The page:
zodiac man, astrology
A naked male figure was a familiar illustration in many medieval and Renaissance manuscripts. Standing with his legs and arms slightly spread, the twelve images or names of the zodiac were superimposed on his body, from his head (Aries) to his feet (Pisces). Used as a quick reference by physicians, barber-surgeons, and even laymen, the figure indicated the part of the body which was "ruled" by a specific sign of the zodiac. Once the correct sign was determined for the particular part of the body, the proper time for surgery, bloodletting, administration of medication, or even the cutting of hair and nails could be found. This depended, above all, upon the position of the moon in the heavens, since it was a medieval commonplace attributed to the astronomer Ptolemy (ca. 150 A.D.) that one touched neither with iron nor with medication the part of the body in whose zodical sign the moon was at that particular moment.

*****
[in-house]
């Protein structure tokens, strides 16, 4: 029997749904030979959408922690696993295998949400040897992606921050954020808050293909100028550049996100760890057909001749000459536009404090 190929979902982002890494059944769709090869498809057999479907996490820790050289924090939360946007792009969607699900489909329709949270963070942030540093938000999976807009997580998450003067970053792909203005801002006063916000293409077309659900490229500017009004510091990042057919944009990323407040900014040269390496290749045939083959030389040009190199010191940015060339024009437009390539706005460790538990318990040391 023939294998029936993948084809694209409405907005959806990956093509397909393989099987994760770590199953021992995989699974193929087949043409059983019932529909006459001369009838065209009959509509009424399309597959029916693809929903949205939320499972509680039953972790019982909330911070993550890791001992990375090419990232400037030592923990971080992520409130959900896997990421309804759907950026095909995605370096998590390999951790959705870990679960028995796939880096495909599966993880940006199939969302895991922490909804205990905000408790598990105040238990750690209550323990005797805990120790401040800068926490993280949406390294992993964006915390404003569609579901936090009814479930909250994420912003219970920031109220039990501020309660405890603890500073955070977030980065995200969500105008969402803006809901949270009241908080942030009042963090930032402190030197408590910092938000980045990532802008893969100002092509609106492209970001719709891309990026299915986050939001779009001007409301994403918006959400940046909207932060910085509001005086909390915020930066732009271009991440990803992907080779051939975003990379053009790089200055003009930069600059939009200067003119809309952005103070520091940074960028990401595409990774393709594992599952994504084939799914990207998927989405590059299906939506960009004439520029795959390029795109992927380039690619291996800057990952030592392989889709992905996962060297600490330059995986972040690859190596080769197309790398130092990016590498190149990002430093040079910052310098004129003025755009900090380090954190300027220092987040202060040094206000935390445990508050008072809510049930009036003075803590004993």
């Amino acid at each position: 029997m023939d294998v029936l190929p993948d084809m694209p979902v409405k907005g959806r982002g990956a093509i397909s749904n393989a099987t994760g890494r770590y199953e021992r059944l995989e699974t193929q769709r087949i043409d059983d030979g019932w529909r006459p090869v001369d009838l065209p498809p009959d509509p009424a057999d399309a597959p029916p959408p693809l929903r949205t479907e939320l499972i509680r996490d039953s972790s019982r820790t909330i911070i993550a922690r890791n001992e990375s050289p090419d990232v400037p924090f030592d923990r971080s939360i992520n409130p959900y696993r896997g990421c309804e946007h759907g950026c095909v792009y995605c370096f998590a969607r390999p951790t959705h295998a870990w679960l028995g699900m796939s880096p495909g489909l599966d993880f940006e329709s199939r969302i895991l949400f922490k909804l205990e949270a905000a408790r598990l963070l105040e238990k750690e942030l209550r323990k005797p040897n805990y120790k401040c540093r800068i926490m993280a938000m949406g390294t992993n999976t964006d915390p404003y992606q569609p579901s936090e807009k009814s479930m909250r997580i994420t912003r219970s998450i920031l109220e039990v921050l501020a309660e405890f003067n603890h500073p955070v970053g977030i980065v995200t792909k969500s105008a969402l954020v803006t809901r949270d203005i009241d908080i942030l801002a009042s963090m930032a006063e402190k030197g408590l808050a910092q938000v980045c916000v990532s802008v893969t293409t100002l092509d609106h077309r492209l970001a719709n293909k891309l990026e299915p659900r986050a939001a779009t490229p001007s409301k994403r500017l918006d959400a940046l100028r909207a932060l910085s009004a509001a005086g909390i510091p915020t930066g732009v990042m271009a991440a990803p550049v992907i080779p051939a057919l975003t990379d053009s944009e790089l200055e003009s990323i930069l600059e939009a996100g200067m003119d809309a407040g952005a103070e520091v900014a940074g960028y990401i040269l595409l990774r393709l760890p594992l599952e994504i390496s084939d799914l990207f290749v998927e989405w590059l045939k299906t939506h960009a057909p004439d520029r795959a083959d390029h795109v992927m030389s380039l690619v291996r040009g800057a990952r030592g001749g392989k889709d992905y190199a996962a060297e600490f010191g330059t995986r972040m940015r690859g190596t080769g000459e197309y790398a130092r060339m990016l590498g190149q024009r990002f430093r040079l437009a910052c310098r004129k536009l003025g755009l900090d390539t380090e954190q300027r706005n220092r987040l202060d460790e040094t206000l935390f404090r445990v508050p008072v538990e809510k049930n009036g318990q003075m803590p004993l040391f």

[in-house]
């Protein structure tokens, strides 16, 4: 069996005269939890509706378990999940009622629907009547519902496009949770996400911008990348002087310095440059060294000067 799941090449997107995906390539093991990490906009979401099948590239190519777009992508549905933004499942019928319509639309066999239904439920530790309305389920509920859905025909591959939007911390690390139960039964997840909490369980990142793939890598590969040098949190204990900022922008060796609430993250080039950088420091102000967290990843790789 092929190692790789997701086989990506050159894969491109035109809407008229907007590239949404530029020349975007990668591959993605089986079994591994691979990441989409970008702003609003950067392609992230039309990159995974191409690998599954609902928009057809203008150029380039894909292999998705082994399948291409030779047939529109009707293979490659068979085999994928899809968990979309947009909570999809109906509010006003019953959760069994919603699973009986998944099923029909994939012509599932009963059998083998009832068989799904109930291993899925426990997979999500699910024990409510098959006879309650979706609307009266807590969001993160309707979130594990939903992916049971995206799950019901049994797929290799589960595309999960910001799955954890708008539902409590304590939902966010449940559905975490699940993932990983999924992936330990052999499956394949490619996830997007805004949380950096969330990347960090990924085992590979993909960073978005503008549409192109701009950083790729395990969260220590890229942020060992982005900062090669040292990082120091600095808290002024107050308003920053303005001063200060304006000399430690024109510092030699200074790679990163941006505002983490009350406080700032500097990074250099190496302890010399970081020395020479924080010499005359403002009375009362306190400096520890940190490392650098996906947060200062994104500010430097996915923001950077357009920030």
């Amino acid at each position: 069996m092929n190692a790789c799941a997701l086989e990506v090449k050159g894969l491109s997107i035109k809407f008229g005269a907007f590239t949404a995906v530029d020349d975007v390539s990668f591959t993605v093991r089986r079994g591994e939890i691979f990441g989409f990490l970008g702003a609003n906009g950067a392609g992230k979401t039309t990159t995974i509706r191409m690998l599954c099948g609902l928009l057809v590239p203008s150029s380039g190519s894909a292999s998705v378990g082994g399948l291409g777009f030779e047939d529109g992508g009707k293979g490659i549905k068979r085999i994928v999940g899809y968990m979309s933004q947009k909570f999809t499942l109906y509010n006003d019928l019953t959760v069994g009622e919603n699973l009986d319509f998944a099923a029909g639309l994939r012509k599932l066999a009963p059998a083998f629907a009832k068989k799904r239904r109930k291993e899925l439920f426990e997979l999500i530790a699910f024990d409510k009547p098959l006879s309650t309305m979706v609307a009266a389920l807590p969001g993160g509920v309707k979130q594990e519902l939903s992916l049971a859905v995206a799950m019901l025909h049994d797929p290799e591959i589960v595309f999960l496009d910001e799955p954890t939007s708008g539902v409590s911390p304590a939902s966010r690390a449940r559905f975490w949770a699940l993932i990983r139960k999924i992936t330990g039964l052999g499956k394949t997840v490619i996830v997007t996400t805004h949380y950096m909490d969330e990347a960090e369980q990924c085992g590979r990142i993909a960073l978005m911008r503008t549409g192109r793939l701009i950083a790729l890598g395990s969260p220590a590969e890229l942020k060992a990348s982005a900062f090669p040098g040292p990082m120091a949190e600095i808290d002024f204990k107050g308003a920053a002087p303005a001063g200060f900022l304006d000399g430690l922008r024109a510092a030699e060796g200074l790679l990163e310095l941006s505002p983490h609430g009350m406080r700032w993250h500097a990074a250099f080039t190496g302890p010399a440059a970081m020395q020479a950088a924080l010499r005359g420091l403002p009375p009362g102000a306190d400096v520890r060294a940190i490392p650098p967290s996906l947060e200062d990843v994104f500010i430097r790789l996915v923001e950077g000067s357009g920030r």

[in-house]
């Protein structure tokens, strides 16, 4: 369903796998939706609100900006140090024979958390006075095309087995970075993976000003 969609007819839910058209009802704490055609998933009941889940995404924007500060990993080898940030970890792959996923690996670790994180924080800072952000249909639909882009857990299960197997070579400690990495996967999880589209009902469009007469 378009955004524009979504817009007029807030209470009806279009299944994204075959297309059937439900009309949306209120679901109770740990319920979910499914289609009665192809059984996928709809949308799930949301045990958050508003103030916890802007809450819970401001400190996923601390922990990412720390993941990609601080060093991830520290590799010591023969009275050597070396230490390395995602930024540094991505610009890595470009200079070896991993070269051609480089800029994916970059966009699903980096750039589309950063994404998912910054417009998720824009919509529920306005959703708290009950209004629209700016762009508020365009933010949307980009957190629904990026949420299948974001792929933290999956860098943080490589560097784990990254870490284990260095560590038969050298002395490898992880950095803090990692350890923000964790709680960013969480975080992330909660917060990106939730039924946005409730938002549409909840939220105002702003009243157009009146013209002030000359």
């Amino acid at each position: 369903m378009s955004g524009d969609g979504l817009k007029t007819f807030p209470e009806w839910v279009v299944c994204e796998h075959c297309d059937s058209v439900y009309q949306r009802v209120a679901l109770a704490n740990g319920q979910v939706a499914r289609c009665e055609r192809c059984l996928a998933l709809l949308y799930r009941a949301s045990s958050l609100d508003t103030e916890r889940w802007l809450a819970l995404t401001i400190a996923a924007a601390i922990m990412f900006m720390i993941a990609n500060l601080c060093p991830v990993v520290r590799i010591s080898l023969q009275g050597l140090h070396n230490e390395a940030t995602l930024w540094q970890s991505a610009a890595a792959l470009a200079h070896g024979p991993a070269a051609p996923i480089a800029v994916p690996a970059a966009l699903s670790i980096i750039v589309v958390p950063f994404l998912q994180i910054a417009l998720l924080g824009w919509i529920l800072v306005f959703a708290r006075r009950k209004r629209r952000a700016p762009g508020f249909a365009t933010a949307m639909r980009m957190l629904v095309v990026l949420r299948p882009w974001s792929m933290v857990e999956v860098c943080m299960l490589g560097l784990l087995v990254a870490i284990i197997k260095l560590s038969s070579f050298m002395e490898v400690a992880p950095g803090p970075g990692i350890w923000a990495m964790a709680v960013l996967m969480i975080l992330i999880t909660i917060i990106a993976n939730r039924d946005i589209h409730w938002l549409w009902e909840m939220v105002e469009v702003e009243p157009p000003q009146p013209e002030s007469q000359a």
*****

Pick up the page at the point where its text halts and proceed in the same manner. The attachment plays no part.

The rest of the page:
"The Zodiac Man in Medieval Medical Astrology,"
Quidditas: Vol. 3
, Article 3.
Available at: https://scholarsarchive.byu.edu/rmmra/vol3/iss1/3